Many people believe that people in medication-assisted recovery programs are not actually in recovery. Abstinence-based medication-assisted recovery means the person in recovery needs to abstain from alcohol and drugs. The medication helps curb the obsessive nature of addiction, helping the person in recovery abstain from using and lead a normal life.
This program has shown to be very effective, as people in medication-assisted recovery state that they have experienced increased confidence, developed better relationships, and have become positive members of society. Check out some of their stories in this video.
How Long are People on Medication Assisted Recovery?
Often, people are mistaken about how long individuals will remain on medically assisted recovery. Those taking medication to recover from tobacco and alcohol addiction may only be on medication-assisted recovery for a few weeks. People on medication-assisted recovery for opioids are typically on this program for two years. This is because the short-term use of Methadone or Suboxone has been shown to be ineffective outside of a long-term recovery program.
One study in 2011 showed that people recovering from opioid addiction who were given Suboxone or Methadone for 90 days then tapered off the medication had a 90% relapse rate within a few weeks. NIDA, the National Institute on Drug Abuse, reports that in order to get the best outcomes, people need to be on medication-assisted treatment for at least one year. There are many documented benefits associated with this type of recovery program.
Benefits of Medication Assisted Recovery
Many opiate addicts don’t stay in abstinence-only programs, whereas medication-assisted recovery is shown to increase participation in recovery meetings. There is more success for these people in these types of recovery programs, and the benefits for the individual and the community are vast:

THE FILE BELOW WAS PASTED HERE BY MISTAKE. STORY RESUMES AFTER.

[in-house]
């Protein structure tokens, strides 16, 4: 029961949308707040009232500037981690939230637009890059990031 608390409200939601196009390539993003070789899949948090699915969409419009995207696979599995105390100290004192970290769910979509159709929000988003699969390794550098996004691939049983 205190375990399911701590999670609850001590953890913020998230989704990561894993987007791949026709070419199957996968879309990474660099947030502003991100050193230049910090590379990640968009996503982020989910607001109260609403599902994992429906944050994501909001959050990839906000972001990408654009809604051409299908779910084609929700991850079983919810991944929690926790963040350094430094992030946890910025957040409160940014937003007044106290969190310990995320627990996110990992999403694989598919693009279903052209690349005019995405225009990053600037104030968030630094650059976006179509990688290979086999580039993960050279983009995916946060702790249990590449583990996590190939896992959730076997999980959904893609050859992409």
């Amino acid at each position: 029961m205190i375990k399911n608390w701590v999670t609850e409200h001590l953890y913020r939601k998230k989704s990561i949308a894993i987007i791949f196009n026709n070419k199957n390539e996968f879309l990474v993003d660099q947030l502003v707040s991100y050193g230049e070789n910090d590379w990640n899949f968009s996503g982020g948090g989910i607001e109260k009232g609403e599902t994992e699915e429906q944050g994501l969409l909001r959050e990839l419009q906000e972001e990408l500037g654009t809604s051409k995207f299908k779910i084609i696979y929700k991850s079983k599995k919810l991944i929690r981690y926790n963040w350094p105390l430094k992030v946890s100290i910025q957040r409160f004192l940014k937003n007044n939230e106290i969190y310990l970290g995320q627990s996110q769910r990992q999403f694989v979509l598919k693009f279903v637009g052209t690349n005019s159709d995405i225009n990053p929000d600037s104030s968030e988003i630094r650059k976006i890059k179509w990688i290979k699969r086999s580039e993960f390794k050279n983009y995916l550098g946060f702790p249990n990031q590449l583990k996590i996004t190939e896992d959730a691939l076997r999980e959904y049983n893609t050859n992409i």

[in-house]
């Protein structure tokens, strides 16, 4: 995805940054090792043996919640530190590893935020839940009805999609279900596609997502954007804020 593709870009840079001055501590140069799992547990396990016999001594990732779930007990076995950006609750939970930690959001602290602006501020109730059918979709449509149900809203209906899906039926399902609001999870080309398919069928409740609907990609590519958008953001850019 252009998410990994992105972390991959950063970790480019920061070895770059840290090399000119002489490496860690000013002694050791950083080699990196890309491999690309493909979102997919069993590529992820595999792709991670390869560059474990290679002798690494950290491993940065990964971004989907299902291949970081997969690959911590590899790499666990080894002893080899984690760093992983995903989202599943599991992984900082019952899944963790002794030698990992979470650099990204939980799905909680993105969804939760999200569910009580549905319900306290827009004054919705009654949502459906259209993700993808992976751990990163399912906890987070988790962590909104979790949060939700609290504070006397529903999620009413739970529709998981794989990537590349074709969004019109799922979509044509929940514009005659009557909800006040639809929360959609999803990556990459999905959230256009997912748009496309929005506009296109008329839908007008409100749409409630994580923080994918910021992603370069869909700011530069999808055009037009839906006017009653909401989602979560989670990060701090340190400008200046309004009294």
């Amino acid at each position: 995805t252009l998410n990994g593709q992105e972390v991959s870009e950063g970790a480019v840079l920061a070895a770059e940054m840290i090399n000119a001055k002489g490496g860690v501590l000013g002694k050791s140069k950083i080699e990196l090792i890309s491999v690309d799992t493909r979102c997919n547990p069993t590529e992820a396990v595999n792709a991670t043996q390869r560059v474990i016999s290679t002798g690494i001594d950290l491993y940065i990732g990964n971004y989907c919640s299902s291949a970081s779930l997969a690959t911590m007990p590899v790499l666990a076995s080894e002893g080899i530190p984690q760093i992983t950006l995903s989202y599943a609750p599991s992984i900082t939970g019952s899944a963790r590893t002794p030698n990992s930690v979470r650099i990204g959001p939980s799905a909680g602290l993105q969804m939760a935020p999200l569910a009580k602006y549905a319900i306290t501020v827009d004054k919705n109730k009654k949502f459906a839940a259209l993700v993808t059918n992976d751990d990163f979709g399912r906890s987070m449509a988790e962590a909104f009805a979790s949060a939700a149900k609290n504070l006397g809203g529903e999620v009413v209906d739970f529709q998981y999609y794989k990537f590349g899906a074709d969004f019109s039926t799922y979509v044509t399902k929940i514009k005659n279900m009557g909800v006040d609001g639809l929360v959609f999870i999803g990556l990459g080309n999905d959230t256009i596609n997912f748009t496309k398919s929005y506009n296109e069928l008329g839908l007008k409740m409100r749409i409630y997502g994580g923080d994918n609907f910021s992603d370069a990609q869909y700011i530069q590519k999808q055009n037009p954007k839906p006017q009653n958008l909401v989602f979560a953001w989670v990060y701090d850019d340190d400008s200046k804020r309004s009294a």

Although there is a lot of evidence to support the effectiveness of medication-assisted recovery programs, there are still many misconceptions and biases surrounding the people who choose this path to recovery. However, recovery isn’t about kicking people out for taking medication or for using illegal drugs. Instead, recovery is about carrying the message that people’s lives can get better if they just stay sober.
When we see people pursuing recovery, it is our job to wrap our arms around them, no matter what that looks like for them. We don’t push them away because they aren’t doing it right. There are many pathways to recovery, and medication-assisted recovery is one of them.
To learn more about medication-assisted recovery and how we can all work together for an inclusive recovery community, check out this YouTube video.
Medically Assisted Recovery at The 4th Dimension
We have a variety of recovery programs, or paths to recovery, for individuals to work in conjunction with their prescribed medication. This variety provides a uniquely-tailored medically assisted recovery program. Our community is inclusive and accepting of all faiths, philosophies, sexual orientations, and ethnicities. Contact us to learn more about our community or to find your path to recovery today.